May 9, 2018

The U.S. Will Reimpose Sanctions on Iran: What Companies Need to Know

Holland & Knight Alert
Jonathan M. Epstein | Ronald A. Oleynik


  • The United States is withdrawing from the multilateral nuclear accord with Iran known as the Joint Comprehensive Plan of Action (JCPOA).
  • The U.S. sanctions waived by President Barack Obama under the JCPOA will be reimposed in two stages in the next 90 and 180 days, giving companies a limited time to wind-down activities currently authorized under the JCPOA.
  • The reimposition of sanctions will significantly impact both U.S. and non-U.S. companies currently engaged in trade with Iran.

President Donald Trump on May 8, 2018, announced that the United States was withdrawing from the multilateral nuclear accord with Iran known as the Joint Comprehensive Plan of Action (JCPOA) and his reasons for doing so. President Trump made clear that the sanctions waived by the prior administration would be reimposed, including secondary sanctions on non-U.S. entities that engage in certain trade with Iran. The announcement was timed and coordinated, as the President was ready to issue a National Security Presidential Memorandum (NSPM) instructing executive agencies to take action, and the U.S. Department of Treasury Office of Foreign Assets Control (OFAC) issued guidance on when particular sanctions will go back into effect.

What Sanctions Go into Effect on Aug. 6, 2018

In 90 days, certain secondary sanctions waived under the JCPOA will go back into effect, including sanctions on:

  • Iran's automotive sector
  • the acquisition of U.S. dollar banknotes by the Government of Iran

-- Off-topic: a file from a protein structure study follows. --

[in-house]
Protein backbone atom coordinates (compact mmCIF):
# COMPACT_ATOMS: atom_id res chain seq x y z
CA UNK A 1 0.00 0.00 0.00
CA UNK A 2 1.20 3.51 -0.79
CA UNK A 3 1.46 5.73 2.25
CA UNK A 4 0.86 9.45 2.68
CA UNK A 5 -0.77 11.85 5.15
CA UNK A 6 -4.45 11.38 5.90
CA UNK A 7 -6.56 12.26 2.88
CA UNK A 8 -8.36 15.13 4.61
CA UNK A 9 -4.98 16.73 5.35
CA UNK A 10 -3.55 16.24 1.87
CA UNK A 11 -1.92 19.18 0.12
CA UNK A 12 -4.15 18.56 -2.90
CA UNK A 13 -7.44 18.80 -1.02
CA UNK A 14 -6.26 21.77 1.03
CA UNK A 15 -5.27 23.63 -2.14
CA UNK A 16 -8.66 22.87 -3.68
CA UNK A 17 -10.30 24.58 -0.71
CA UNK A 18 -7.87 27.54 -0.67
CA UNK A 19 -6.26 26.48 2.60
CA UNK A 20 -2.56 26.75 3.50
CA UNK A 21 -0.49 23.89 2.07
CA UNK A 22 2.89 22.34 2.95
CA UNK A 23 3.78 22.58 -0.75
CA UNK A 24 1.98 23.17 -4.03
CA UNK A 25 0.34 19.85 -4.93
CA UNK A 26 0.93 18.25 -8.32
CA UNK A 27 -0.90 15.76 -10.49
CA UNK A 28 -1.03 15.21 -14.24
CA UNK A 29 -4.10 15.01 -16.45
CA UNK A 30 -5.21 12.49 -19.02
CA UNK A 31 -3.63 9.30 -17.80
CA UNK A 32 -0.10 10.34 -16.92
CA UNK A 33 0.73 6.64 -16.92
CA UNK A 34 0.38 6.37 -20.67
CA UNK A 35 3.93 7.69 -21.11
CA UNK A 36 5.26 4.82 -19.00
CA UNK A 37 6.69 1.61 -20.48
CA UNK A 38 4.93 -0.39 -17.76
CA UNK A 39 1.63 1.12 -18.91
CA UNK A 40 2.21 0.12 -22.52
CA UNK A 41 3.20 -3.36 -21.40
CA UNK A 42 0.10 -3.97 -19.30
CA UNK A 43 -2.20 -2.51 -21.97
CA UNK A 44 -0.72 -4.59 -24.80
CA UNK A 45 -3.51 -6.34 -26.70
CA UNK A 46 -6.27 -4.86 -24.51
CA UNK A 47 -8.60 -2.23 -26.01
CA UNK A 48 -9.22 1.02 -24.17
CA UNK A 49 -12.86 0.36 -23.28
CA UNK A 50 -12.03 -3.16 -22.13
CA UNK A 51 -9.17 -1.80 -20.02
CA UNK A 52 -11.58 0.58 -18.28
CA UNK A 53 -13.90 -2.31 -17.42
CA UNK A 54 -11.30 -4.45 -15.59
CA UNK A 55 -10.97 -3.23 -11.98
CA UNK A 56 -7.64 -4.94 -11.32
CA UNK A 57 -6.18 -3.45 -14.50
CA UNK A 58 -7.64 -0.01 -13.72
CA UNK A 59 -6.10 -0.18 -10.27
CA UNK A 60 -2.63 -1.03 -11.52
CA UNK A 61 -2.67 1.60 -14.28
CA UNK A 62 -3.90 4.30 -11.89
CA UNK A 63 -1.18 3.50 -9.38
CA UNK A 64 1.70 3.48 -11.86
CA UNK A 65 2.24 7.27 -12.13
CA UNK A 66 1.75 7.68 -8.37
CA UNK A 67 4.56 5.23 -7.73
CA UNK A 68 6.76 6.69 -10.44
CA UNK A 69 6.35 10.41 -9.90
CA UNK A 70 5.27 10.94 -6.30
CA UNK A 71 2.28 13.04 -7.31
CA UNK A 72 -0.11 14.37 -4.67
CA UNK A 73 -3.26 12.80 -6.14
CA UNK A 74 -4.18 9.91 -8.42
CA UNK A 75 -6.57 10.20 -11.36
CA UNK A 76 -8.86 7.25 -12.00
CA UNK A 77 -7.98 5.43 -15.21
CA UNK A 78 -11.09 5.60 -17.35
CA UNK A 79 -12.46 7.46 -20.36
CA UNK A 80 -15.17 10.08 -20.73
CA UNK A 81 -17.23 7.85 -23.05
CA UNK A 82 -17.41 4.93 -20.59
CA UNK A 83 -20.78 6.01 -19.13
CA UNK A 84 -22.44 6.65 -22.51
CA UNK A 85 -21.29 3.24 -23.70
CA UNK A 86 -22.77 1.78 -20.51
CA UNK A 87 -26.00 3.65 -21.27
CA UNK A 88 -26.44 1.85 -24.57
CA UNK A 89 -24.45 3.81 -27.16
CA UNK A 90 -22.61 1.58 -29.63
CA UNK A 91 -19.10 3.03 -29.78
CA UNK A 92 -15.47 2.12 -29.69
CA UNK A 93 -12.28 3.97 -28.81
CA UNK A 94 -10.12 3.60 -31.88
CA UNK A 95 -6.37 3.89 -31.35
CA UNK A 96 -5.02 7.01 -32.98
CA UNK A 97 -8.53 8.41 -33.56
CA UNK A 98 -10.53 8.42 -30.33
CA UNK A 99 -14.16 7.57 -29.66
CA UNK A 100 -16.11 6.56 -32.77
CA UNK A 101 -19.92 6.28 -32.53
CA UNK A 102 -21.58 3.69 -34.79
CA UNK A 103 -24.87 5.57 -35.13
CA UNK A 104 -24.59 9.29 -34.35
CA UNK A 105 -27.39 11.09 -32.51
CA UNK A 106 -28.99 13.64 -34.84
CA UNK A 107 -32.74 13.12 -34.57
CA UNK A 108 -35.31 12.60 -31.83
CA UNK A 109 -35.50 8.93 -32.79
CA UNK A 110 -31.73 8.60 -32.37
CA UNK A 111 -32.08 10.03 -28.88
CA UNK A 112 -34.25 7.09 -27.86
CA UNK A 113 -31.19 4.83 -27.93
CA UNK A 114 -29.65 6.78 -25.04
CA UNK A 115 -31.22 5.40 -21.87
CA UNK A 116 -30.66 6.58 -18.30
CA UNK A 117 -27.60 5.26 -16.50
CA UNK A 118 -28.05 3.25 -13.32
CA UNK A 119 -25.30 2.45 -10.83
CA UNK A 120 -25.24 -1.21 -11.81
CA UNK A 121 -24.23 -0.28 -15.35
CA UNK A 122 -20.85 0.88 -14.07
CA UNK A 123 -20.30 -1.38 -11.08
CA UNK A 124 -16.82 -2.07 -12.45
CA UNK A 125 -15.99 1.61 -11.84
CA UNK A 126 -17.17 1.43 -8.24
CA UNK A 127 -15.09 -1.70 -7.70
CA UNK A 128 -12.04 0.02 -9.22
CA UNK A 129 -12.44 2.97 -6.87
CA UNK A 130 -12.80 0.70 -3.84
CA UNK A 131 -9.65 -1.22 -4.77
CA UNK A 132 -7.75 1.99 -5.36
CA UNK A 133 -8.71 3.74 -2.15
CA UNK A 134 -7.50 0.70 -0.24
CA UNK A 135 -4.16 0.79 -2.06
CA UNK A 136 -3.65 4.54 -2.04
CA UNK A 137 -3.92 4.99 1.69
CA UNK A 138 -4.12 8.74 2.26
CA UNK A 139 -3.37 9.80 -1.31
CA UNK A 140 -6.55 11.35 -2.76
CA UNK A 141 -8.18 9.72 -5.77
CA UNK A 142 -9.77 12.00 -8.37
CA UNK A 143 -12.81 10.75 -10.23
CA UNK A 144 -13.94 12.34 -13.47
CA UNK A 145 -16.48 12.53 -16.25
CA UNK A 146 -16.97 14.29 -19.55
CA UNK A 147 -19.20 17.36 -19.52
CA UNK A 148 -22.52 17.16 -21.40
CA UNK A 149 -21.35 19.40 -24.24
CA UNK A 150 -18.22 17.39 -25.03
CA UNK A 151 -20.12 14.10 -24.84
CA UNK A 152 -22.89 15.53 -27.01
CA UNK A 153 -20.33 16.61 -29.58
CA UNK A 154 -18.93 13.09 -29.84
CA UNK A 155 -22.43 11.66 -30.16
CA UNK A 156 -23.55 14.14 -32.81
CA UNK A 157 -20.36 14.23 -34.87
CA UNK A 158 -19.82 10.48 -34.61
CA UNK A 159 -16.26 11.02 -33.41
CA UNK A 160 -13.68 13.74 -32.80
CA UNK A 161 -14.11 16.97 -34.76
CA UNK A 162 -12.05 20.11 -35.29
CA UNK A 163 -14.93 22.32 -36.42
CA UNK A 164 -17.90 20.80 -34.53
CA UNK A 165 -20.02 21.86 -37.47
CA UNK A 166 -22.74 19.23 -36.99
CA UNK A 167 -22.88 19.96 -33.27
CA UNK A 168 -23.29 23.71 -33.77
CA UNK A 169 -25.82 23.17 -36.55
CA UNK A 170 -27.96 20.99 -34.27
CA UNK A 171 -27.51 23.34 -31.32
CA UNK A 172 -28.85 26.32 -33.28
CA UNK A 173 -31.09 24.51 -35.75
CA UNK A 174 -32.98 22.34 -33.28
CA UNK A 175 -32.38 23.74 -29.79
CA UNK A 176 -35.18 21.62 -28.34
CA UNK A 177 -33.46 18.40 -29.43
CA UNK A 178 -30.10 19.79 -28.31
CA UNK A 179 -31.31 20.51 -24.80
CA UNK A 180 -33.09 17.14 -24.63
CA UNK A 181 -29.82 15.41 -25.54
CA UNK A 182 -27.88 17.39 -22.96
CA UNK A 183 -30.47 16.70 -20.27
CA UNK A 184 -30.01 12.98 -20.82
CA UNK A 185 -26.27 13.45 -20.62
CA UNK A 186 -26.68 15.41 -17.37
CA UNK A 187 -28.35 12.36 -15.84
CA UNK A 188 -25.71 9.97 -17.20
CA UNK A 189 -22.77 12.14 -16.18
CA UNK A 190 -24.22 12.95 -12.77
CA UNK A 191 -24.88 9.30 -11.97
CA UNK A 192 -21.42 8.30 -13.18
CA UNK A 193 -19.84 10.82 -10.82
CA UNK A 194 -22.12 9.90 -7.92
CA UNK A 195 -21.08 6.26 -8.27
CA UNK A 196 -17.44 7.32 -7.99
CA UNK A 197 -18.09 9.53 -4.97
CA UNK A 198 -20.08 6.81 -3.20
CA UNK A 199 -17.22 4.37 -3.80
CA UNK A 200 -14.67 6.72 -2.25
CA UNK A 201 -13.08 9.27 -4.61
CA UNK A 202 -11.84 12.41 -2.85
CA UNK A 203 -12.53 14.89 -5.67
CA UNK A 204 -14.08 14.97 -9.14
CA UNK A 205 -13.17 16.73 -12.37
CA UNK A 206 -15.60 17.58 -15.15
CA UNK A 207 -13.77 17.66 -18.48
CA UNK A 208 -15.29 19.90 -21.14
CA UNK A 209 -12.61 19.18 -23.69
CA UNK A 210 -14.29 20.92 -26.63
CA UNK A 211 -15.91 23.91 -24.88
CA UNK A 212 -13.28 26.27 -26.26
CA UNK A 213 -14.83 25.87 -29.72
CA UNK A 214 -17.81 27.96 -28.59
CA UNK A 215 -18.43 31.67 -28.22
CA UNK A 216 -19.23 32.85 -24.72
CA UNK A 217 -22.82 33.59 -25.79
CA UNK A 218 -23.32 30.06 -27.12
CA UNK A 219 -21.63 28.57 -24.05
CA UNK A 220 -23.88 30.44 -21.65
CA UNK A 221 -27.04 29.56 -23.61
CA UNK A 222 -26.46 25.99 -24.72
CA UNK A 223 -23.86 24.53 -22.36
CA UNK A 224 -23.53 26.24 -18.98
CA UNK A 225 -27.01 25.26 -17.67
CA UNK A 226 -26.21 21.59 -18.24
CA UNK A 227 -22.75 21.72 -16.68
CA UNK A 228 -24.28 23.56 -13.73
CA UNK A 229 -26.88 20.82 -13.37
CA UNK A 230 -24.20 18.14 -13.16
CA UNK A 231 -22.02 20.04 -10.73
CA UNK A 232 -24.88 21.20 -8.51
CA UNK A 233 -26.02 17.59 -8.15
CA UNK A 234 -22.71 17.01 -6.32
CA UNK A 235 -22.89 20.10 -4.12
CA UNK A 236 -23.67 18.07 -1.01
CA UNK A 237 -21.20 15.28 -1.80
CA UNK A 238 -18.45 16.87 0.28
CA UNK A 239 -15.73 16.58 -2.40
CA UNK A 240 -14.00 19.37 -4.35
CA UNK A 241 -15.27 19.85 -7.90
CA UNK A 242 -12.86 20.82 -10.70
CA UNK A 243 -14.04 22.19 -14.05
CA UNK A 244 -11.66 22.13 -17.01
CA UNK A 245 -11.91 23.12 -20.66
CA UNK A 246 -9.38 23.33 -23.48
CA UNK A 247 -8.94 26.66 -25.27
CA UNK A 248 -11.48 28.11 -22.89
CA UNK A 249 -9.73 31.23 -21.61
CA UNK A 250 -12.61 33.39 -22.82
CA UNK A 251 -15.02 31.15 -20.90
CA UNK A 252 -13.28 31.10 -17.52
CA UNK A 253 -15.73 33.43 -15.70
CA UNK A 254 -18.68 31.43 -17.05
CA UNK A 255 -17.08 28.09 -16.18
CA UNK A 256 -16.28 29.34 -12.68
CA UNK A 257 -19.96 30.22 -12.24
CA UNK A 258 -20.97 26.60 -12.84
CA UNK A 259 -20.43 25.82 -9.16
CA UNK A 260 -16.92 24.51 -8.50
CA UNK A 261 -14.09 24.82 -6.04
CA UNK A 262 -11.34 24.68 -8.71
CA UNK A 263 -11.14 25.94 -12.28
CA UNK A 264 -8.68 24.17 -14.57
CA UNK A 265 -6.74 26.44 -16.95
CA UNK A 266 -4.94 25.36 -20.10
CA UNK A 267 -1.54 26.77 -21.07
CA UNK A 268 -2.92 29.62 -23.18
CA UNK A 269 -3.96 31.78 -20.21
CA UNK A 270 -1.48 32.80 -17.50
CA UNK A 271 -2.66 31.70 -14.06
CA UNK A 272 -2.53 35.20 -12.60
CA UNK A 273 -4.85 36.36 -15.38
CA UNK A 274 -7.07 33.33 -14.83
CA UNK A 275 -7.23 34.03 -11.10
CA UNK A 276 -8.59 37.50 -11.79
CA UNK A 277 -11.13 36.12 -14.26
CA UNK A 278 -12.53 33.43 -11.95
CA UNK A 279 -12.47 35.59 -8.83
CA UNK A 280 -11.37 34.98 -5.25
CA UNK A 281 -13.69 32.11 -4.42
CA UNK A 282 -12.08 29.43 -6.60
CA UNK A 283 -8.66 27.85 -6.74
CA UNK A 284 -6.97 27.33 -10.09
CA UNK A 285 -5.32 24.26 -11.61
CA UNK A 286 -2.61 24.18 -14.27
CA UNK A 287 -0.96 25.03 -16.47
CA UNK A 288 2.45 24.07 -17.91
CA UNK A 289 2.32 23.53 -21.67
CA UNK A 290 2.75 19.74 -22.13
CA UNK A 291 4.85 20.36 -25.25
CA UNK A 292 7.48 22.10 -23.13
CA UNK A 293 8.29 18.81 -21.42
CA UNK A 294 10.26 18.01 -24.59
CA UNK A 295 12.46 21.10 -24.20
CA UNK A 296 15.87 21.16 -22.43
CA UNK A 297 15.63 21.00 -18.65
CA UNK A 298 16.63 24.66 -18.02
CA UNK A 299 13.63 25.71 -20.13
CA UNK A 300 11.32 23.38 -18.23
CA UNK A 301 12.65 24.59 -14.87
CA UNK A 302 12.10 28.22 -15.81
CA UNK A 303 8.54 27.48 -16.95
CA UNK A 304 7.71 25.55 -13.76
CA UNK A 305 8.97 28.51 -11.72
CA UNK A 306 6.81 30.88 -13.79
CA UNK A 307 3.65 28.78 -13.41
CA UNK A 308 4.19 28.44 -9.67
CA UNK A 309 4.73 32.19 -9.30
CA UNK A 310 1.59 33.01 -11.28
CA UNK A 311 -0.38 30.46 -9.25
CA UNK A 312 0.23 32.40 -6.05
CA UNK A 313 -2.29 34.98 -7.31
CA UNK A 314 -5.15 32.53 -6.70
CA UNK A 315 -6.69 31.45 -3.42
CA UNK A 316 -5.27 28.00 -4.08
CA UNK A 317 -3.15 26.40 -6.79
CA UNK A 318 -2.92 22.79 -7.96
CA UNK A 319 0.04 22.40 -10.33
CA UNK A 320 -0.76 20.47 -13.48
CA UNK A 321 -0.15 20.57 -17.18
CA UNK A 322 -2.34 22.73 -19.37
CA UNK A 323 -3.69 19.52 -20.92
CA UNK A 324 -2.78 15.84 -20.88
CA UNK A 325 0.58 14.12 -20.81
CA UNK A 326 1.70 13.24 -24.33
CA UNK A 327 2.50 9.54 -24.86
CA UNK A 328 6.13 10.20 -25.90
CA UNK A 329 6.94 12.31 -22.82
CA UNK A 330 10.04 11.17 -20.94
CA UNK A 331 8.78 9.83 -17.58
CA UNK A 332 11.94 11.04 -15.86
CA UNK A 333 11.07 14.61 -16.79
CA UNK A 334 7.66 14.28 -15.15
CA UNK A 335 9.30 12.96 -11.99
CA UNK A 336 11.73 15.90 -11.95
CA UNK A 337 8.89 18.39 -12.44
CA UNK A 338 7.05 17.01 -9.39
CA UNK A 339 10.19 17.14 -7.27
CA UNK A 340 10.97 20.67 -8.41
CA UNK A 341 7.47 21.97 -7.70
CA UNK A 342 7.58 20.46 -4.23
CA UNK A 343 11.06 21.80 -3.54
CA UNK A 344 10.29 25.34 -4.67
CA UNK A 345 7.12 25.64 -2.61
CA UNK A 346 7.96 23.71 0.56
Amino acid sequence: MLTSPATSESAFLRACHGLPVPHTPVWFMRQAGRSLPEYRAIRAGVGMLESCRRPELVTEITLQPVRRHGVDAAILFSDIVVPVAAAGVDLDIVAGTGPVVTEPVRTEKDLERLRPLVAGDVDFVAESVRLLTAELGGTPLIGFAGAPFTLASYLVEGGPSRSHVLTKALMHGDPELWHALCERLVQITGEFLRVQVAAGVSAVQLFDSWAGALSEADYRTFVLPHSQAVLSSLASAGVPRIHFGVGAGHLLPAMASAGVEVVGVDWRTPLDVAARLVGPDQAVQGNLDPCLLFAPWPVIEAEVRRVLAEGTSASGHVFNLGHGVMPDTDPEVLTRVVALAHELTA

• Iran's trade in gold or precious metals
  • the sale or supply to or from Iran of graphite, raw or semi-finished metals such as aluminum and steel, coal and software for integrating industrial processes
  • significant transactions related to the purchase or sale of Iranian rials, or maintenance of significant rial-denominated accounts outside the territory of Iran
  • transactions related to Iranian sovereign debt

In addition, OFAC will revoke the authorization for the import of Iranian-origin carpets and foodstuffs, and general license related to the sale of civil passenger aircraft to Iran.

What Sanctions Go into Effect on Nov. 4, 2018

In 180 days, more comprehensive secondary sanctions waived under the JCPOA will go back into effect, including sanctions on:

  • the provision of underwriting services, insurance or reinsurance
  • Iran's energy sector
  • Iran's port operators, and shipping and shipbuilding sectors
  • petroleum-related transactions, including the purchase of petroleum, petroleum products or petrochemical products from Iran1
  • the provision of specialized financial messaging services to the Central Bank of Iran and other Iranian financial institutions

Other significant actions that will likely occur on Nov. 4, 2018, include:

  • Entities removed from the OFAC Specially Designated Nationals (SDN) list as part of the JCPOA Implementation in January 2016 will be redesignated as SDNs. These entities include shipping companies Islamic Republic of Iran Shipping Lines (IRISL) and South Shipping Line Iran; petroleum and petrochemical companies such as National Iranian Oil Company (NIOC), Naftiran Intertrade Company (NICO) and the National Iranian Tanker Company (NITC); and Iranian government owned entities, including Iranian banks blocked under Executive Order 13599 and removed from the SDN List pursuant to the JCPOA.